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Rubus fruticosus, Charley Barnes

Updated: Apr 8

Rubus fruticosus | Monster


The sailor had heard things about the stench;

slick skin, that which made up the monster,

let it rush through the water unseen.


But one spied the other through spit,

sand and grit that marked the windows of the eyes.


Not that the seeing aided the escape.

It only meant the sailor saw before he felt;

cried before he cried out; prayed for a second

longer than he might have, before

the monster snatched the psalm and stung him –


sent him home in blood and ruin.

The man took no fish for his wife.









Rubus fruticosus | Medicine


The flower isn’t white,

although it looks like it used to be.


Mallow pink, purple antenna

that protrudes out from the centre –

the yellow gathering, a sun

that sits surrounded by petal rain.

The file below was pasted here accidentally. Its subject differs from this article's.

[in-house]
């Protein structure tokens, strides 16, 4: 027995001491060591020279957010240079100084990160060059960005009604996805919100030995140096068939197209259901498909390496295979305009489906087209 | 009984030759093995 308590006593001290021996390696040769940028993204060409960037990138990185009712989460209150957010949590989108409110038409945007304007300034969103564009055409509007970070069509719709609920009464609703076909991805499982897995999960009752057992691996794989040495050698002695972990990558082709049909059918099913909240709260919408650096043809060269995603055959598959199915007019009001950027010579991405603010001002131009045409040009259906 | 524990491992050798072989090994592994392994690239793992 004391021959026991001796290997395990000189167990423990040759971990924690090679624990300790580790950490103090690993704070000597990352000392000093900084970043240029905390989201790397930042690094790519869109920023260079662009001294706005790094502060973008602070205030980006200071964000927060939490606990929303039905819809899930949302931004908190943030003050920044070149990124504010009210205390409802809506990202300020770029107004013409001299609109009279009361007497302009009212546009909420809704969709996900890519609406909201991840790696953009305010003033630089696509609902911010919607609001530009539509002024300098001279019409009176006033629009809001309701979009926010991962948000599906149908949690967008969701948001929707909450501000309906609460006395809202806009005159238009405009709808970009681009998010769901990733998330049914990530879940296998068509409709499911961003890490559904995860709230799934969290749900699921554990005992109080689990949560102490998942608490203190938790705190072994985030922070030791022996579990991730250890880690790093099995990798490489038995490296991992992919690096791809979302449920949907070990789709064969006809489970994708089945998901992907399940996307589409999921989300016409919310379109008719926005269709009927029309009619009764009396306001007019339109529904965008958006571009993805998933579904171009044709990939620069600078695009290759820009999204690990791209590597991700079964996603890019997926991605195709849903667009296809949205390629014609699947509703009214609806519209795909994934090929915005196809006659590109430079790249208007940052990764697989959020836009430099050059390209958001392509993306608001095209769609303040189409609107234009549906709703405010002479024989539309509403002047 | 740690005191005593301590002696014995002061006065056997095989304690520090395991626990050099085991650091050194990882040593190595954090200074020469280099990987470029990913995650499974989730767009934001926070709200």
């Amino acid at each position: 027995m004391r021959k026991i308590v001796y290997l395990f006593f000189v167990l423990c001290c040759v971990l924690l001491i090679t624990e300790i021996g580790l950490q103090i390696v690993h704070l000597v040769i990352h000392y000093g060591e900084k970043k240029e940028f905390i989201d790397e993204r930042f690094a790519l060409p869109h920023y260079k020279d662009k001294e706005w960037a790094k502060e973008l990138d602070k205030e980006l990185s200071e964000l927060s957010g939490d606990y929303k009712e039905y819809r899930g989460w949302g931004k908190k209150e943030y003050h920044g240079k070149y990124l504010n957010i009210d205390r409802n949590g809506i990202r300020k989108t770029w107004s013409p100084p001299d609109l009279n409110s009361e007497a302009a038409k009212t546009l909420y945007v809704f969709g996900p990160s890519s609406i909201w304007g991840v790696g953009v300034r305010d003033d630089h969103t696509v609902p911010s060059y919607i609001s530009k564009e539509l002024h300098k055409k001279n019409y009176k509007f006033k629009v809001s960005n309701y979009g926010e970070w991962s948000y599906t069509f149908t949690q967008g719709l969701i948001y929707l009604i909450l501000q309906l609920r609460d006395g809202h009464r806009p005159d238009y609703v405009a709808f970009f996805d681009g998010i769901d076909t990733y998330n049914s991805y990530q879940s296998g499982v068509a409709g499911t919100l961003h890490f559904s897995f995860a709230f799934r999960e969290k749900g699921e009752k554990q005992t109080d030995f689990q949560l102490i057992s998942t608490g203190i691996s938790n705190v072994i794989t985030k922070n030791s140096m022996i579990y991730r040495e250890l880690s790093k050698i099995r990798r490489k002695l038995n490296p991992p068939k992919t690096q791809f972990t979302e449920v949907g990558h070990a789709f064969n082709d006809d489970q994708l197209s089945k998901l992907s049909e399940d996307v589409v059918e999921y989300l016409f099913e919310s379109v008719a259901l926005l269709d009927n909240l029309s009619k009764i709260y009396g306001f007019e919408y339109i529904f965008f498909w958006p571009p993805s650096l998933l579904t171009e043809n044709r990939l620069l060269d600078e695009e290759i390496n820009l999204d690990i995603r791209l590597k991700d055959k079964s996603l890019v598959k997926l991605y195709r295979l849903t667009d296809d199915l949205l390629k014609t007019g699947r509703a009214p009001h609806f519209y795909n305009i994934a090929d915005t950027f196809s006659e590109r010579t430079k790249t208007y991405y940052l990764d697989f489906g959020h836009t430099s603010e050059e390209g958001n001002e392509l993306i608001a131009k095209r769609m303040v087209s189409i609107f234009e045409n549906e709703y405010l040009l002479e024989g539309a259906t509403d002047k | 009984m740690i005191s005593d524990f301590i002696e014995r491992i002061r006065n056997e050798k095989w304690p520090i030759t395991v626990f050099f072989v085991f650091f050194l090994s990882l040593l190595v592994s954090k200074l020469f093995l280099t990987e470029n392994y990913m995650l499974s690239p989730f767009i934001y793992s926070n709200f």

When the physician breaks it away

from berry and bramble,

he gifts it with a pride


that says this will fix the ache.




Rubus fruticosus | Maiden


I’d heard men did this: passed flowers

and soft words in private, with wives

away from observation.


His wife, my sister, bade him

to visit this doctor,

one held in high esteem.


But I knew to follow – watch

the sting sucked out

by more than medicine.

As I know, now, to say nothing of this:


let the man bring fish home to my sister;

let him lie, and say the flower is for her.




Charley Barnes is a poet, author and academic from the UK. She lectures in Creative and Professional Writing at the University of Wolverhampton. In February 2021, Charley published her first full collection of poetry, Lore: Flowers, Folklore, and Footnotes, with Black Pear Press. She also writes crime fiction as Charlotte Barnes.

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